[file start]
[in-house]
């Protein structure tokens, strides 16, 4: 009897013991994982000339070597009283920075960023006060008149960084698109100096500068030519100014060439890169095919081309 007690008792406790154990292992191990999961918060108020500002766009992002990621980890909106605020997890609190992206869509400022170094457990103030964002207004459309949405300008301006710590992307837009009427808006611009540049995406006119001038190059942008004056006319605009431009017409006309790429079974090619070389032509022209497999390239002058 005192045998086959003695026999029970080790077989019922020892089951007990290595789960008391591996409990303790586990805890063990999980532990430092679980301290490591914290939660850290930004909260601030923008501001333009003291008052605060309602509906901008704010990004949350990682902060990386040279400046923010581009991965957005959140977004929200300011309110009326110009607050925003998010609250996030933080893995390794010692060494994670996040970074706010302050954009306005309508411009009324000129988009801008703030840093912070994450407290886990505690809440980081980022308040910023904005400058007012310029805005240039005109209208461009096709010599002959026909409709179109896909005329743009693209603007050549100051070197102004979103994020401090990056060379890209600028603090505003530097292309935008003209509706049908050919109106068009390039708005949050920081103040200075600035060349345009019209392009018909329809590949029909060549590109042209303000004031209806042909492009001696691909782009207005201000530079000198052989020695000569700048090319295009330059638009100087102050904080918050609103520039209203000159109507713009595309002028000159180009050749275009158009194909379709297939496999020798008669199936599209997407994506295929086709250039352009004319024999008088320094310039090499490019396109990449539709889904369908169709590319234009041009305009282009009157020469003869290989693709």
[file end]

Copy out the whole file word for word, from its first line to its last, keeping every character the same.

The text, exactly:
[in-house]
């Protein structure tokens, strides 16, 4: 009897013991994982000339070597009283920075960023006060008149960084698109100096500068030519100014060439890169095919081309 007690008792406790154990292992191990999961918060108020500002766009992002990621980890909106605020997890609190992206869509400022170094457990103030964002207004459309949405300008301006710590992307837009009427808006611009540049995406006119001038190059942008004056006319605009431009017409006309790429079974090619070389032509022209497999390239002058 005192045998086959003695026999029970080790077989019922020892089951007990290595789960008391591996409990303790586990805890063990999980532990430092679980301290490591914290939660850290930004909260601030923008501001333009003291008052605060309602509906901008704010990004949350990682902060990386040279400046923010581009991965957005959140977004929200300011309110009326110009607050925003998010609250996030933080893995390794010692060494994670996040970074706010302050954009306005309508411009009324000129988009801008703030840093912070994450407290886990505690809440980081980022308040910023904005400058007012310029805005240039005109209208461009096709010599002959026909409709179109896909005329743009693209603007050549100051070197102004979103994020401090990056060379890209600028603090505003530097292309935008003209509706049908050919109106068009390039708005949050920081103040200075600035060349345009019209392009018909329809590949029909060549590109042209303000004031209806042909492009001696691909782009207005201000530079000198052989020695000569700048090319295009330059638009100087102050904080918050609103520039209203000159109507713009595309002028000159180009050749275009158009194909379709297939496999020798008669199936599209997407994506295929086709250039352009004319024999008088320094310039090499490019396109990449539709889904369908169709590319234009041009305009282009009157020469003869290989693709």